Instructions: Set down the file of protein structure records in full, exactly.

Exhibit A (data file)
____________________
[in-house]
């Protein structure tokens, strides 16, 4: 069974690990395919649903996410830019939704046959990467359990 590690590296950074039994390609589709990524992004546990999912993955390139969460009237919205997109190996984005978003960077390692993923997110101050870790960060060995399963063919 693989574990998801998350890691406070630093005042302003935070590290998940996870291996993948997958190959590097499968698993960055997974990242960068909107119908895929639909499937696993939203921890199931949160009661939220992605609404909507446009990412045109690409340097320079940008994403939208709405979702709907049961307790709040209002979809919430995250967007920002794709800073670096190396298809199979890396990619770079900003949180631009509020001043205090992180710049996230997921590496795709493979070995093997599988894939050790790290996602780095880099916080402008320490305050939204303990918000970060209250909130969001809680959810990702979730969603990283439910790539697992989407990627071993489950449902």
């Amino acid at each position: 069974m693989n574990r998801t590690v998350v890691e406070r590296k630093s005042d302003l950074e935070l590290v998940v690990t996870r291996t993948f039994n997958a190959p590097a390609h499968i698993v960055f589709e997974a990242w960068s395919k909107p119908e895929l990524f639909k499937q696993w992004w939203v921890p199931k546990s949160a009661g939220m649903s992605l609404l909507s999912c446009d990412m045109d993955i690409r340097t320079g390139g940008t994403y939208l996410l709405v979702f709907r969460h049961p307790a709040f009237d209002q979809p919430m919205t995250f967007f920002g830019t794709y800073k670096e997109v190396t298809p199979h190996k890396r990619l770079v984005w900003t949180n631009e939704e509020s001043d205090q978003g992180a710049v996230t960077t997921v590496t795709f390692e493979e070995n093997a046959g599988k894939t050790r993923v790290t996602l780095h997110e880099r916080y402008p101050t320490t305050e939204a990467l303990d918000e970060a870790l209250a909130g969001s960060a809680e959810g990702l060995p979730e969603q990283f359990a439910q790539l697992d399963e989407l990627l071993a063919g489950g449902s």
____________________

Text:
[in-house]
């Protein structure tokens, strides 16, 4: 069974690990395919649903996410830019939704046959990467359990 590690590296950074039994390609589709990524992004546990999912993955390139969460009237919205997109190996984005978003960077390692993923997110101050870790960060060995399963063919 693989574990998801998350890691406070630093005042302003935070590290998940996870291996993948997958190959590097499968698993960055997974990242960068909107119908895929639909499937696993939203921890199931949160009661939220992605609404909507446009990412045109690409340097320079940008994403939208709405979702709907049961307790709040209002979809919430995250967007920002794709800073670096190396298809199979890396990619770079900003949180631009509020001043205090992180710049996230997921590496795709493979070995093997599988894939050790790290996602780095880099916080402008320490305050939204303990918000970060209250909130969001809680959810990702979730969603990283439910790539697992989407990627071993489950449902």
């Amino acid at each position: 069974m693989n574990r998801t590690v998350v890691e406070r590296k630093s005042d302003l950074e935070l590290v998940v690990t996870r291996t993948f039994n997958a190959p590097a390609h499968i698993v960055f589709e997974a990242w960068s395919k909107p119908e895929l990524f639909k499937q696993w992004w939203v921890p199931k546990s949160a009661g939220m649903s992605l609404l909507s999912c446009d990412m045109d993955i690409r340097t320079g390139g940008t994403y939208l996410l709405v979702f709907r969460h049961p307790a709040f009237d209002q979809p919430m919205t995250f967007f920002g830019t794709y800073k670096e997109v190396t298809p199979h190996k890396r990619l770079v984005w900003t949180n631009e939704e509020s001043d205090q978003g992180a710049v996230t960077t997921v590496t795709f390692e493979e070995n093997a046959g599988k894939t050790r993923v790290t996602l780095h997110e880099r916080y402008p101050t320490t305050e939204a990467l303990d918000e970060a870790l209250a909130g969001s960060a809680e959810g990702l060995p979730e969603q990283f359990a439910q790539l697992d399963e989407l990627l071993a063919g489950g449902s």